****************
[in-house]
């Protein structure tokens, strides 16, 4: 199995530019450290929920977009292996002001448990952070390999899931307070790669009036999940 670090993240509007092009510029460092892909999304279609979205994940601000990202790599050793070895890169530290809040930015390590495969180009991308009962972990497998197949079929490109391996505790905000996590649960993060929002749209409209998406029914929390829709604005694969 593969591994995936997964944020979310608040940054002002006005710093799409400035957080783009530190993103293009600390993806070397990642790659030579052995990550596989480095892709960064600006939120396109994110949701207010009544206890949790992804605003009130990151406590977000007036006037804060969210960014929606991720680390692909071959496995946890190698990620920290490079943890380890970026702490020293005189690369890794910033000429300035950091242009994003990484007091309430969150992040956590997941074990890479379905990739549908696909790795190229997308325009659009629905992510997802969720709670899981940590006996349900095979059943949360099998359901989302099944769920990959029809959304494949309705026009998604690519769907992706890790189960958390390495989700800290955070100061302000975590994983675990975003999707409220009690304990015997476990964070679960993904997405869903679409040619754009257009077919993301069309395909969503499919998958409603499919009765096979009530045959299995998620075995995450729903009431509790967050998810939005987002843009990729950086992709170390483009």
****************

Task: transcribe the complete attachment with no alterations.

[in-house]
């Protein structure tokens, strides 16, 4: 199995530019450290929920977009292996002001448990952070390999899931307070790669009036999940 670090993240509007092009510029460092892909999304279609979205994940601000990202790599050793070895890169530290809040930015390590495969180009991308009962972990497998197949079929490109391996505790905000996590649960993060929002749209409209998406029914929390829709604005694969 593969591994995936997964944020979310608040940054002002006005710093799409400035957080783009530190993103293009600390993806070397990642790659030579052995990550596989480095892709960064600006939120396109994110949701207010009544206890949790992804605003009130990151406590977000007036006037804060969210960014929606991720680390692909071959496995946890190698990620920290490079943890380890970026702490020293005189690369890794910033000429300035950091242009994003990484007091309430969150992040956590997941074990890479379905990739549908696909790795190229997308325009659009629905992510997802969720709670899981940590006996349900095979059943949360099998359901989302099944769920990959029809959304494949309705026009998604690519769907992706890790189960958390390495989700800290955070100061302000975590994983675990975003999707409220009690304990015997476990964070679960993904997405869903679409040619754009257009077919993301069309395909969503499919998958409603499919009765096979009530045959299995998620075995995450729903009431509790967050998810939005987002843009990729950086992709170390483009």